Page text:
to push forward and make something work with what I’ve got. So, I guess what I’ll need to do is put
this RF modulator back where I found it. It’s a good thing I didn’t cut these wires, which
I was tempted to do. And now I’ll resolder these connections
on the bottom. And just to make sure the RF signal is still
working, I’ll power it on right quick. Oddly enough, it seems to be missing color. OK,
actually its not missing, it’s just very low saturation for some reason. I flipped
the channel switch over to the other channel, and it seems to look fine. Another bizarre
quirk of using RF. So, I tested it like this with alligator clips
and it worked. So I went ahead and soldered the wires and now you can see it working like
that. So this is just the shell, so there’s nothing
in here. Another problem I’m trying to figure out is where to put the actual outputs. Because,
you know, it’s got these vents in the back and it’s not really suitable for using a
panel mount connector. Now, if we’d done our custom board we were talking about, then
the ports would be soldered to the board so it wouldn’t be an issue. But, I’m kind
of thinking I’m going to have to put them right here. There’s actually nothing up
here, so there’s some empty space, so yeah. As usual, I always apply masking tape to the
area so I can experiment with where I want to put the holes. And I’m also going to
go ahead and put the board back in the case, that way I can test the clearance of whatever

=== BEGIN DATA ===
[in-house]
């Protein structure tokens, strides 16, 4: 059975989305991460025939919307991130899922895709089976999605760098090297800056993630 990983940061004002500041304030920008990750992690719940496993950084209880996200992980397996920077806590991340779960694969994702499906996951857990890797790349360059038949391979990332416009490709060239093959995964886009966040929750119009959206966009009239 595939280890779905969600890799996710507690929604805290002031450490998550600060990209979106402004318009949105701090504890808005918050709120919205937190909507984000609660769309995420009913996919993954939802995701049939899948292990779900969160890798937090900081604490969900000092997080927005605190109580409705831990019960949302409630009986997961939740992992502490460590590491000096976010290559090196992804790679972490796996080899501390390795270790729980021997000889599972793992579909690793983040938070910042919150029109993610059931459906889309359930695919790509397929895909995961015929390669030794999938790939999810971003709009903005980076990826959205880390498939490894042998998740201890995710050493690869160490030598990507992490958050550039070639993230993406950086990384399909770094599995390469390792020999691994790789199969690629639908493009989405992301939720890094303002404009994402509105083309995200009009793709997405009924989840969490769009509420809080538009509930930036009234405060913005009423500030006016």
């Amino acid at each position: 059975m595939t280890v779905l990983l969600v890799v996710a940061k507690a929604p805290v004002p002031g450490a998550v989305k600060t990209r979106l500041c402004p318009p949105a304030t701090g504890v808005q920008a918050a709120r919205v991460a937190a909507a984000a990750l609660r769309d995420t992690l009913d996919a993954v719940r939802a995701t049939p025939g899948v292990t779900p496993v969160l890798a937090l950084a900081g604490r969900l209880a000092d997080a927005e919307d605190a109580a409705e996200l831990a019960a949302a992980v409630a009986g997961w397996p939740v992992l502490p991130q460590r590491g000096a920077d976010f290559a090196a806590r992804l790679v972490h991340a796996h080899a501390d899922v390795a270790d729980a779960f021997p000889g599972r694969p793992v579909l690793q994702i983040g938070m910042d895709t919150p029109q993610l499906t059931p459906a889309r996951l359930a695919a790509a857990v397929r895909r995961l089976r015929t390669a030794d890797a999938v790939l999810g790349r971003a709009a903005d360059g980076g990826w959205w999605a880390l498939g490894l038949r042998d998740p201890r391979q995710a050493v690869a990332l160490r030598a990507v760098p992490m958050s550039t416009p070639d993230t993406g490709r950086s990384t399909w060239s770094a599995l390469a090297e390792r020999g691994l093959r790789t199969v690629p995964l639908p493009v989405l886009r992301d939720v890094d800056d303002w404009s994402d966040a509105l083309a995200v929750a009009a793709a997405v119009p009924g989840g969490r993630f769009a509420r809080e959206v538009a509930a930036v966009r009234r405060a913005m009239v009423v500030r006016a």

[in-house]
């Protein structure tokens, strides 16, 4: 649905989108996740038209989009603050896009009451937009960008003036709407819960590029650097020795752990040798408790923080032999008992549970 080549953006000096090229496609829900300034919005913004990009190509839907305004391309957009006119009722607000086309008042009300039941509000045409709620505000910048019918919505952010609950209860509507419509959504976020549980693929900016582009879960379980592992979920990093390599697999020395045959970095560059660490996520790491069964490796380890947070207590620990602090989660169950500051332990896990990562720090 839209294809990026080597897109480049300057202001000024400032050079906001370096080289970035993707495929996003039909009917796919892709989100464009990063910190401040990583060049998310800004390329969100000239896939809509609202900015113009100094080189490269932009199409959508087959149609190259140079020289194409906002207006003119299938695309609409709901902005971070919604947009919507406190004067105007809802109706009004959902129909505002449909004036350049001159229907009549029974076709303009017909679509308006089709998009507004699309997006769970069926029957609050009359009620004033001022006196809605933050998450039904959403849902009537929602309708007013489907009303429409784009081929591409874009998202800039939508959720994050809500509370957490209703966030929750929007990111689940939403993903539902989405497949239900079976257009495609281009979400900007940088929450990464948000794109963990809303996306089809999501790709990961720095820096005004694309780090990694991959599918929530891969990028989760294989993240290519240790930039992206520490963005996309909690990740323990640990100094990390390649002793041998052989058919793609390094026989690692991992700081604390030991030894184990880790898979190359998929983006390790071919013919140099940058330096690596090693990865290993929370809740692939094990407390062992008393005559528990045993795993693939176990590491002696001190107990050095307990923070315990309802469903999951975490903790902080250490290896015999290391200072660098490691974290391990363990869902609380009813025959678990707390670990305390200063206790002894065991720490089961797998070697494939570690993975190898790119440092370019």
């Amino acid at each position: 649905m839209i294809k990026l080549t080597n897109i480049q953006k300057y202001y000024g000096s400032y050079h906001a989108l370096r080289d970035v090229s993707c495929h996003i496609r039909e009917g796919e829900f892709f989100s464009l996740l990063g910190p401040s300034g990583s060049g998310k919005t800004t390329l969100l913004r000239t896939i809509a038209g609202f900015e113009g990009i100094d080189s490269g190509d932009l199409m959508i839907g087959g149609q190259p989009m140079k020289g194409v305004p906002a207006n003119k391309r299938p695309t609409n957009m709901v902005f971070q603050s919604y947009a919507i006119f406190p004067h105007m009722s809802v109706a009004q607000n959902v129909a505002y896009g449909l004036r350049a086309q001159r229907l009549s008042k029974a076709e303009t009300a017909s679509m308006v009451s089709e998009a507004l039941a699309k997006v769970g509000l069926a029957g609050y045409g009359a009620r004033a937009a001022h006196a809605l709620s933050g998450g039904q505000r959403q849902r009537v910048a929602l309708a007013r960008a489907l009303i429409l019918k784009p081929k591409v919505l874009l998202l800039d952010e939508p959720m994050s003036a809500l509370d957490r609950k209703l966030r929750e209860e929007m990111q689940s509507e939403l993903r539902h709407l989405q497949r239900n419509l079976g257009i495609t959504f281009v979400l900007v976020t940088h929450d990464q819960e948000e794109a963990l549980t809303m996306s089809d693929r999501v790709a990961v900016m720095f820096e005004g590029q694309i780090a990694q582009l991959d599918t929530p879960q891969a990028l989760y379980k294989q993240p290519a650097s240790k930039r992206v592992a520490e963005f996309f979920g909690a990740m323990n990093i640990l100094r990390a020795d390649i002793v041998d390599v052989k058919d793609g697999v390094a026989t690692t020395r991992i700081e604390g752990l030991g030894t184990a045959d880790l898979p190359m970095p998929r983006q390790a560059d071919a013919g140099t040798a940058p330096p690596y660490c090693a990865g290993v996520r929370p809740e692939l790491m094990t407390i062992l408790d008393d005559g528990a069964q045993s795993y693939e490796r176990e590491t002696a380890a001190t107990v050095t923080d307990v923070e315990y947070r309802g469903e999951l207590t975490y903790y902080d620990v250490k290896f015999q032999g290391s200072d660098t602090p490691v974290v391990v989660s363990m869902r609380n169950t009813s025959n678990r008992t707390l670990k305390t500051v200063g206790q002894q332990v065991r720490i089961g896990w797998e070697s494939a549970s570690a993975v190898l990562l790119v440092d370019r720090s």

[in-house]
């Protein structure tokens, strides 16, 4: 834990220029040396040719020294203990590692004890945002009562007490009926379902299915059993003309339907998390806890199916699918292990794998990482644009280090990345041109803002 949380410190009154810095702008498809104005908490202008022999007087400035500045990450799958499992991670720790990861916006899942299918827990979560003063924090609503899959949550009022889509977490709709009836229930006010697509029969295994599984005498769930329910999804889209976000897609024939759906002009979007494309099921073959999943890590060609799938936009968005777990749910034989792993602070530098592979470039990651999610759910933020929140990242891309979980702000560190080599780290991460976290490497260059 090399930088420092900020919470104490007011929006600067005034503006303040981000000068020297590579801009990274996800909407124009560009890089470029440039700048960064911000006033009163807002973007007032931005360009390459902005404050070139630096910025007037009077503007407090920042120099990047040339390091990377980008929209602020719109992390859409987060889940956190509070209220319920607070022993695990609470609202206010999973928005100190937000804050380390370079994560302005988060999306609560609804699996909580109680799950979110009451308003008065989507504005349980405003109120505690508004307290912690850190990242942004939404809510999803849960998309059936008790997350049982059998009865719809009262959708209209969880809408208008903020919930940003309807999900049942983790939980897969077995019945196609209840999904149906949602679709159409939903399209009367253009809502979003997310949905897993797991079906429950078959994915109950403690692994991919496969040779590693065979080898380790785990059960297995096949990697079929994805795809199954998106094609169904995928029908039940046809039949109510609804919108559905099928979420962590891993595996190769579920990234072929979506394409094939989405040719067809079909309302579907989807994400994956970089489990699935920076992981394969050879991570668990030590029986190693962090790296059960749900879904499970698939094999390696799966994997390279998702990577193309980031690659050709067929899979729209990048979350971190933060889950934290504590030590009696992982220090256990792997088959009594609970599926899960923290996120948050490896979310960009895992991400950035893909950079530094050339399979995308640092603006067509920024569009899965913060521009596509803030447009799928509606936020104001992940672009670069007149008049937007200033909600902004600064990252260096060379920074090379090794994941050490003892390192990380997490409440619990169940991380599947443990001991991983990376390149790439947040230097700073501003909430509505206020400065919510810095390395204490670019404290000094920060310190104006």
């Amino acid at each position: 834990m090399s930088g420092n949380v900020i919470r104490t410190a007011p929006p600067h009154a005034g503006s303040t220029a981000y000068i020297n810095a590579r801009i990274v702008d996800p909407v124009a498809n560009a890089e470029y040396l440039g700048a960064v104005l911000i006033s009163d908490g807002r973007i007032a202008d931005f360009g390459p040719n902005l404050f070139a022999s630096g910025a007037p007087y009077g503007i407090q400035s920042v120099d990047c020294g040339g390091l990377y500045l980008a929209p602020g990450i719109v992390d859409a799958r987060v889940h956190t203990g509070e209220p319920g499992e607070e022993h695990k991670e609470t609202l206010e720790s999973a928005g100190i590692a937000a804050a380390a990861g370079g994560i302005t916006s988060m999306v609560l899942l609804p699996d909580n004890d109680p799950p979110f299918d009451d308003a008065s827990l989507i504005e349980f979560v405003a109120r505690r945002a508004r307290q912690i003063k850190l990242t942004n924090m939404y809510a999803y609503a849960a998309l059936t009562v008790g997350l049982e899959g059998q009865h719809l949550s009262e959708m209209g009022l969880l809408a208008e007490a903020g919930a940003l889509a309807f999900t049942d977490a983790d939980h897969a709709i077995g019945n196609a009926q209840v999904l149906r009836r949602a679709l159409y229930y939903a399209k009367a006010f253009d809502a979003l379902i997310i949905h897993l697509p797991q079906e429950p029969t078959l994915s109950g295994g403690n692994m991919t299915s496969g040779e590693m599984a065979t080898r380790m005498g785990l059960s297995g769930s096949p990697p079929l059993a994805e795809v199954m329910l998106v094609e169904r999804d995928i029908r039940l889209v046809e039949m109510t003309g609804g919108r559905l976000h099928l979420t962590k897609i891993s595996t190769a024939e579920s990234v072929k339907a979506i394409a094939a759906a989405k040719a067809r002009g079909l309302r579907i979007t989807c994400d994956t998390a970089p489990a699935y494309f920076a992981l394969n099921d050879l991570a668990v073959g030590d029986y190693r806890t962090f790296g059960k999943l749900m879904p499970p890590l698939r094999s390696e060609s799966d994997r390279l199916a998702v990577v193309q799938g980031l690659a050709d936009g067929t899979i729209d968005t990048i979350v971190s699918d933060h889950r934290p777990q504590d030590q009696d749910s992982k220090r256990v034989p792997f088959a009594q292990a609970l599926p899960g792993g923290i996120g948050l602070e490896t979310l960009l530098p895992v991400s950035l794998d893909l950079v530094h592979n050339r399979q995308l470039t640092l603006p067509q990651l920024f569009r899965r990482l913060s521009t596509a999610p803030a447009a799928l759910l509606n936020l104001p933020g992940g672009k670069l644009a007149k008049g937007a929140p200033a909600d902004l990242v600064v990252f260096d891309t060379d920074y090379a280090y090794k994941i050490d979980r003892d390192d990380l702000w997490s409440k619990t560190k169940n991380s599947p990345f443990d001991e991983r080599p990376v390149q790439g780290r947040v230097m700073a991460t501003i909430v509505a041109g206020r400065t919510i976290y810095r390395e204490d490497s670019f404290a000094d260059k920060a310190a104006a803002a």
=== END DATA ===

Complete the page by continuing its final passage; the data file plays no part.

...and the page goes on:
I’m adding. And yeah, I’m pretty sure there is going to be space. So, now I’ll drill some pilot holes. Once
that is done, I can remove the tape as it is no longer needed. And then I’ll follow
that up with one of those Christmas tree bits. Time for a test fit, and it looks like I’m
in business. I really wish I had a yellow RCA jack for
composite, but I don’t at the moment. So I’ll use red for video and black for audio. It
would be trivial to change this out later for the correct color. OK, so I have to figure out somewhere to mount
the little circuit board. I thought about using some stand offs and drilling into the
top of the RF modulator, but I don’t have the necessary parts to do this so I’d have
to order them. And I’m already several days behind schedule on this video. So I’m going
to cheap out and use double sided mounting tape. It’s not ideal, and it may not last
permanently, but it will work for now. So, just a few extra solder connections to
finish up. And now I’ll double check that it is going to close up. And yeah, everything
fits just fine. Time to screw it back together. And now, it’s time to test the composite
jack. For the moment I’ll use this burger time cartridge. And yeah, everything seems